Jackson County’s Ron Bjork honored with Farm Bureau Top Hand Award

Ron Bjork, President of Jackson County Farm Bureau.

Ron Bjork, President of Jackson County Farm Bureau.

By Anne Marie Moss

Oregon Farm Bureau

Ron Bjork, president of Jackson County Farm Bureau, was honored with the Oregon Farm Bureau Top Hand Award by OFB President Barry Bushue and OFB Executive Vice President Dave Dillon during the 80th OFB Annual Meeting in Salem, Dec. 4-6, 2012.

Bjork is a multigenerational cattle rancher and hay grower from Eagle Point who has served as president of Jackson County Farm Bureau for 20 years.

“Farm Bureau is a grassroots organization, and sometimes a County Farm Bureau is confronted with an issue that has ramifications for all of Oregon’s farmers and ranchers,” said Bushue. “Jackson County has seen an effort to ban technology used in agriculture, specifically a ban on Genetically Modified Organism (GMO) crops in the county. This is a complex issue that has far too little public understanding.

“Ron Bjork engaged with Oregon Farm Bureau leaders and helped assemble a national coalition of expertise to fight back. Though the potential legislation would have little impact on his own ranch, Ron has testified in hearings, been a public spokesperson, and spent hundreds of hours spearheading this issue, and he’s done it tirelessly, effectively, and above all, selflessly,” said Bushue.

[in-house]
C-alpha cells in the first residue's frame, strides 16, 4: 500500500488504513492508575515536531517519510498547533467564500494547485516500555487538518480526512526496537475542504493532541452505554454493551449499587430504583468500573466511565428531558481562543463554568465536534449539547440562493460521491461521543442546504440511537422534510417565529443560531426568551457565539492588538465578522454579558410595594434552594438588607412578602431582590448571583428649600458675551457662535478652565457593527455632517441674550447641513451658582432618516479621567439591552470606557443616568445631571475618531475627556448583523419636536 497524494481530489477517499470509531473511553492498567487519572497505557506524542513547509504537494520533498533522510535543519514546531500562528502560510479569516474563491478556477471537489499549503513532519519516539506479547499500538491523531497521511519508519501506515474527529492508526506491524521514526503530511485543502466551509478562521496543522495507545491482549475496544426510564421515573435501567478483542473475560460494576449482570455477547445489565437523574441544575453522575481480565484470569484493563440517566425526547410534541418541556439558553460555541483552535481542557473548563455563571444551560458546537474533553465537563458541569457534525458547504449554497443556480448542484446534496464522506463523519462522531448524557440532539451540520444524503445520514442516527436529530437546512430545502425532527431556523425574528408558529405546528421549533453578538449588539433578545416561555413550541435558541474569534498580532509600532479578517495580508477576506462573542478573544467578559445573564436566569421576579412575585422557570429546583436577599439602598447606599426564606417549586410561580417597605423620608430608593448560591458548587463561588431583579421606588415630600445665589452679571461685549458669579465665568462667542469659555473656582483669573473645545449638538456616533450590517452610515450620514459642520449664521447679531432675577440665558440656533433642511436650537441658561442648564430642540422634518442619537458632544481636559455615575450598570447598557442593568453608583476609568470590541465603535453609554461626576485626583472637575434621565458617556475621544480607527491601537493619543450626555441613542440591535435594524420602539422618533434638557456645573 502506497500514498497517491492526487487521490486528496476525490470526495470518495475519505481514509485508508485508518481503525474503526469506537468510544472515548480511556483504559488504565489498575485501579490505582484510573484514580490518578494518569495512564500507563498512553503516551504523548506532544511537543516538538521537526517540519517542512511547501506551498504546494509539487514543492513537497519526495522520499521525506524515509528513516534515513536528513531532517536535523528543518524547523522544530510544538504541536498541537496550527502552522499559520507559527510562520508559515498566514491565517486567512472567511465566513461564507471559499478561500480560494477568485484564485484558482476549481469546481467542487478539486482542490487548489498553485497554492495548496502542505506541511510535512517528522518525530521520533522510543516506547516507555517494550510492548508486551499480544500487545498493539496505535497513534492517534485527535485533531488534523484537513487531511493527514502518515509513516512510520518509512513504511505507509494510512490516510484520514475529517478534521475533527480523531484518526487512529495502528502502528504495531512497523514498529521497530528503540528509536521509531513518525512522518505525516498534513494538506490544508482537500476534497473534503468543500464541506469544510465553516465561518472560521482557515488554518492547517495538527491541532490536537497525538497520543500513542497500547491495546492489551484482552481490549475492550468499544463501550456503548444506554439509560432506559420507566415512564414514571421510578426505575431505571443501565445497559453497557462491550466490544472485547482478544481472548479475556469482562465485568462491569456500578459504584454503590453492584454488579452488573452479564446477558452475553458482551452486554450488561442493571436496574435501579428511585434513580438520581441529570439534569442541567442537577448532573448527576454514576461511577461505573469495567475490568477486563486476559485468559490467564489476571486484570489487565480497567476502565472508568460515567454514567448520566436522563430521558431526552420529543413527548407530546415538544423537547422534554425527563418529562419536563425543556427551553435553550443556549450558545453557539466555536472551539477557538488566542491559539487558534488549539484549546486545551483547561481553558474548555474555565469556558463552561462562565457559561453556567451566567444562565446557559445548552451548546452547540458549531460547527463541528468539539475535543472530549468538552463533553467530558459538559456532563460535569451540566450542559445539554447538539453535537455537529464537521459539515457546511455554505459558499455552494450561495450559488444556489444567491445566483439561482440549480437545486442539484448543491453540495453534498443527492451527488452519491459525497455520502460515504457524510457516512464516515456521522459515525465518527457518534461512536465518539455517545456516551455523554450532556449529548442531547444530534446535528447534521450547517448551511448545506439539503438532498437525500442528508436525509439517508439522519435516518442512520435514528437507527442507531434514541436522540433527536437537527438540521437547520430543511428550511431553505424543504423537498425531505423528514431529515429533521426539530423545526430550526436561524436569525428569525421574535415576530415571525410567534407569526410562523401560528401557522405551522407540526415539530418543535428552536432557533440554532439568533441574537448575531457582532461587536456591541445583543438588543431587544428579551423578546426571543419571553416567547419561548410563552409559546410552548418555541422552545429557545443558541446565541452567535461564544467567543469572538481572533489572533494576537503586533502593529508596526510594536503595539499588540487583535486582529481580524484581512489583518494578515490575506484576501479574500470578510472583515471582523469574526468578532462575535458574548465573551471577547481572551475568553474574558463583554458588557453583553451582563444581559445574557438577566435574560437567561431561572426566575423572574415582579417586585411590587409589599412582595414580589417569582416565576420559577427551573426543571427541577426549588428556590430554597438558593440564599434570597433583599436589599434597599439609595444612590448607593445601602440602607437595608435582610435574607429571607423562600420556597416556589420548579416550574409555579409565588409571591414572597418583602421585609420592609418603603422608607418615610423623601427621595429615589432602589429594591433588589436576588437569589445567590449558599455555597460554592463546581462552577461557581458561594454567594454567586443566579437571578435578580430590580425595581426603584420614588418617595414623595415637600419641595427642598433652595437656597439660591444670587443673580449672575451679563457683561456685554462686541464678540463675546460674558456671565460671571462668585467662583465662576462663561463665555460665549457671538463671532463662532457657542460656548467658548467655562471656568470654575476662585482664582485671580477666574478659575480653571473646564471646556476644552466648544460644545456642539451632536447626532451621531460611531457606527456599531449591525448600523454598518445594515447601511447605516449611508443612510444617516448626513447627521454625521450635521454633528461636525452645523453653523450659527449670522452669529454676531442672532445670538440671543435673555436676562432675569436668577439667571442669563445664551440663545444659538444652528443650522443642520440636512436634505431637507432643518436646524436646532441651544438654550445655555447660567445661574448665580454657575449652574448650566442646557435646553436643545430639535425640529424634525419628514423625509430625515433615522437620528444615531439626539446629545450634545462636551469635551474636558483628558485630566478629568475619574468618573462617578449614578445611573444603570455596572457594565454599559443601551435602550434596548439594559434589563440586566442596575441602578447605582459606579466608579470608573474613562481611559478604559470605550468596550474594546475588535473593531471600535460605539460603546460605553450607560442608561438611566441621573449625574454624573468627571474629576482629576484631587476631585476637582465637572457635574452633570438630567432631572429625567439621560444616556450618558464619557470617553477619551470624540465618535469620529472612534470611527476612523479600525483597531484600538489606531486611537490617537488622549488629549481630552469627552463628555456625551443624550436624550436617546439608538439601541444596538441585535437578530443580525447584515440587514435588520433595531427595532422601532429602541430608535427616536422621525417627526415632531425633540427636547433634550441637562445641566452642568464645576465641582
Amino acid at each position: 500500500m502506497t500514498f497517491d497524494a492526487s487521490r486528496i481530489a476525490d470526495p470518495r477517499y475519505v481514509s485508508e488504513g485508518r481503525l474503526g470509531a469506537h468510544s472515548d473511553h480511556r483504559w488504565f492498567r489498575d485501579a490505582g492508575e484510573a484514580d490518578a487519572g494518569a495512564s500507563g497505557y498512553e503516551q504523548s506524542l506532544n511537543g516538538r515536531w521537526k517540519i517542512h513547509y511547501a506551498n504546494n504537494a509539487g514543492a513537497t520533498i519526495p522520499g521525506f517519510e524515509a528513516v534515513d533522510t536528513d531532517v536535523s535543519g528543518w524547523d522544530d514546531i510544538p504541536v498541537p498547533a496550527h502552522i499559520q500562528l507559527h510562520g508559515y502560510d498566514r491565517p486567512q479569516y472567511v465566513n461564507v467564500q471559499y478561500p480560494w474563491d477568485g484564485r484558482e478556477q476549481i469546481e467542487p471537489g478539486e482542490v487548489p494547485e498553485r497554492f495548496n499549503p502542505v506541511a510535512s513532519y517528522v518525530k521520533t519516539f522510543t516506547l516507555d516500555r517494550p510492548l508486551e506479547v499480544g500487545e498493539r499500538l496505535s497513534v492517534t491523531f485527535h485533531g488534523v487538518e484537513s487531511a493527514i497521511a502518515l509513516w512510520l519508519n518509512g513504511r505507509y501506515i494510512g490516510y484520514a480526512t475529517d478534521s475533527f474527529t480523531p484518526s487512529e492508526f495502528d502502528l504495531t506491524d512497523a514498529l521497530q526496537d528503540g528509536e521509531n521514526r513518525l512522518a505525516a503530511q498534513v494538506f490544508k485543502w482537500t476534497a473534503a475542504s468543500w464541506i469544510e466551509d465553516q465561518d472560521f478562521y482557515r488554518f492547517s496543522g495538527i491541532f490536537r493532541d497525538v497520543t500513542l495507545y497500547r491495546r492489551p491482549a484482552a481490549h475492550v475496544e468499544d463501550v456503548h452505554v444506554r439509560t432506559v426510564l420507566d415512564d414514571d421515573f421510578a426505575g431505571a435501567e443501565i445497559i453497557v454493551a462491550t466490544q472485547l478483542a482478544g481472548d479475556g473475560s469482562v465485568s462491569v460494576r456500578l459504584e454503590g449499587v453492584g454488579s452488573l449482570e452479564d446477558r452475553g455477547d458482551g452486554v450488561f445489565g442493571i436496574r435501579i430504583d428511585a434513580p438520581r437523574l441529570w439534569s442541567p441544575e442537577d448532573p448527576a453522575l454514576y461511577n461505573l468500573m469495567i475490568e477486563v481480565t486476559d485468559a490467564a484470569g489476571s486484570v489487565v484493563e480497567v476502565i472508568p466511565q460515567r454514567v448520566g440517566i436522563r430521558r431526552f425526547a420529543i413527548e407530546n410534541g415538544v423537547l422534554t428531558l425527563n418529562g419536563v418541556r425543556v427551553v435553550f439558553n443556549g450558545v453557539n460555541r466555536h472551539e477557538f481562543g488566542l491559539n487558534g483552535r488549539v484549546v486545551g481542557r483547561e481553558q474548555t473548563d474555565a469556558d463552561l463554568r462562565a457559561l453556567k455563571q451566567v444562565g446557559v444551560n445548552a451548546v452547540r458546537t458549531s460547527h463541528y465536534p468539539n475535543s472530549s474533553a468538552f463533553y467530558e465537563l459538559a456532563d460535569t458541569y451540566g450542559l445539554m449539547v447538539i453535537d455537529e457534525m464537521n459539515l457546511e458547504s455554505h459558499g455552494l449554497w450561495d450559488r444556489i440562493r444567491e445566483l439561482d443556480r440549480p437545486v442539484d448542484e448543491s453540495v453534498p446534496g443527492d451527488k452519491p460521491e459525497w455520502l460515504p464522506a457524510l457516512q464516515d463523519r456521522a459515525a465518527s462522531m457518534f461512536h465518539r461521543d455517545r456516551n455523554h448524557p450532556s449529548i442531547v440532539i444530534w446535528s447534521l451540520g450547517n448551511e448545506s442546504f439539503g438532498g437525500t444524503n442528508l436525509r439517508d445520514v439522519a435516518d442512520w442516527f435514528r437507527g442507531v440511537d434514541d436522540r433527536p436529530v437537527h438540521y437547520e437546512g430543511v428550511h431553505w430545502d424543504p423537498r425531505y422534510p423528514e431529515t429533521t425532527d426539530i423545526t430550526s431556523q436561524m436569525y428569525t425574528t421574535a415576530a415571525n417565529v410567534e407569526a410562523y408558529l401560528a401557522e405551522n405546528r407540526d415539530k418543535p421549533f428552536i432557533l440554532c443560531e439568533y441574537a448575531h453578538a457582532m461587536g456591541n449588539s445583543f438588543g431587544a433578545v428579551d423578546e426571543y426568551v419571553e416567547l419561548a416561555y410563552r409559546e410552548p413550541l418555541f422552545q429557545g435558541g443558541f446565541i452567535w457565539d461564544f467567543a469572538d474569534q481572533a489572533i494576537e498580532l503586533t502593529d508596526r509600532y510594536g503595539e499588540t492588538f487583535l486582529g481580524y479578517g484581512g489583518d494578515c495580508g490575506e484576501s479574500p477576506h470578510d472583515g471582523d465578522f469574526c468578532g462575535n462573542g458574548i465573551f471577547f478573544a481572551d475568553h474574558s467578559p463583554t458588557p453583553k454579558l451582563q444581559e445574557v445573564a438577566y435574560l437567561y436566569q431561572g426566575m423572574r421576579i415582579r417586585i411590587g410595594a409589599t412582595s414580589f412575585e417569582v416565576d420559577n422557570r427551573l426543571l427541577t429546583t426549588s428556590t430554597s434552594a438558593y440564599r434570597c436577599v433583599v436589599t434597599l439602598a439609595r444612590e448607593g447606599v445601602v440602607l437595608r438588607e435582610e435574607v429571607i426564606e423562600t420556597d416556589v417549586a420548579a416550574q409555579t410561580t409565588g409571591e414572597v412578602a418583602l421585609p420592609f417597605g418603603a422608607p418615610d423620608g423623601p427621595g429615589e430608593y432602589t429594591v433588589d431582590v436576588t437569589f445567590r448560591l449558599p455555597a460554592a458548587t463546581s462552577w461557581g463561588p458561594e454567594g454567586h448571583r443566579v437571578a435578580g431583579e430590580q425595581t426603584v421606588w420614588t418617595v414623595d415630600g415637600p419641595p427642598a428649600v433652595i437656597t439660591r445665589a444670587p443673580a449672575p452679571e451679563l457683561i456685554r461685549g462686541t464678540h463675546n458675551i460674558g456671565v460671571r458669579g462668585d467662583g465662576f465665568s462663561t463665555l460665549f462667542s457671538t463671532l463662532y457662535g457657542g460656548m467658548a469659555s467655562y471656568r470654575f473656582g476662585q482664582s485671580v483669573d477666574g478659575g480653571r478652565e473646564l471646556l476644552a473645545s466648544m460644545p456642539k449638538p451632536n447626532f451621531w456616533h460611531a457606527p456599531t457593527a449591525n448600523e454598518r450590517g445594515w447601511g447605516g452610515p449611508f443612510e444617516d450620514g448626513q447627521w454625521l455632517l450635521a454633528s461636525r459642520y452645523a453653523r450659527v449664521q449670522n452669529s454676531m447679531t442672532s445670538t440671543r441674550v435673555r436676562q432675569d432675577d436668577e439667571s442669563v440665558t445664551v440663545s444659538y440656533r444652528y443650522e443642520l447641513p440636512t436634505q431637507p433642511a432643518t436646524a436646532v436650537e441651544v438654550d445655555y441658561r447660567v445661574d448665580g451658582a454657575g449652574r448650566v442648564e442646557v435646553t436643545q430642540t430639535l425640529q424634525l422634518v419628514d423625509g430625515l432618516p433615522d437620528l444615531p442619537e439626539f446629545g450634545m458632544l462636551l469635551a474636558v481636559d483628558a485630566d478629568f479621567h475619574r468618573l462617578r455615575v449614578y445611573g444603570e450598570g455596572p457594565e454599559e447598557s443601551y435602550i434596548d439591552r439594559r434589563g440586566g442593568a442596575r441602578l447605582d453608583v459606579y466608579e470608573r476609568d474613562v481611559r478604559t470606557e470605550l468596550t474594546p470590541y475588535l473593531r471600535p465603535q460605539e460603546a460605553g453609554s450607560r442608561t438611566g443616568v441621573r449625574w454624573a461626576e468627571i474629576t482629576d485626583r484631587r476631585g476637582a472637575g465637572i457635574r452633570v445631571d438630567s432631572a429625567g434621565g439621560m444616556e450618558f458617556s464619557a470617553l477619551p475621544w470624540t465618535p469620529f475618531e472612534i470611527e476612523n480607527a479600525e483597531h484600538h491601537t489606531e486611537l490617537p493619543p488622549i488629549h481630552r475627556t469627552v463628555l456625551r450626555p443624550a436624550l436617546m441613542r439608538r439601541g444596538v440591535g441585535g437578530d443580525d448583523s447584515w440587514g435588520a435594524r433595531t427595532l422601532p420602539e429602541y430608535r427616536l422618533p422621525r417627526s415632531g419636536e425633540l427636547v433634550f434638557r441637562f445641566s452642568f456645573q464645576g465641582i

Farm Bureau represents all of agriculture — all sizes and production methods — and believes one type of farming shouldn’t be pitted against another in the public or policymaking arenas. Organic, conventional, small, large, high-tech, low-tech, new, and multigenerational operations are all necessary for meeting consumers’ wants and needs for food and other ag products.

“Farm Bureau wants everyone, despite their position on GMOs, to coexist peacefully, and for ag producers to be able to grow what they want on their own farm or ranch.Once people learn more about GMOs, they aren’t scared of it,” Bjork said. “Even after so much research, there is no evidence that GMO crops negatively affect our health. It’s just another tool to help farmers grow more on limited land with limited water,” said Bjork.

The Top Hand Award is given to individuals who have devoted an exemplary amount of time and energy toward furthering the goals of Oregon Farm Bureau. To be eligible, candidates must be nominated by their County Farm Bureau. Recipients are selected by the OFB Membership & Recognition Committee.

 

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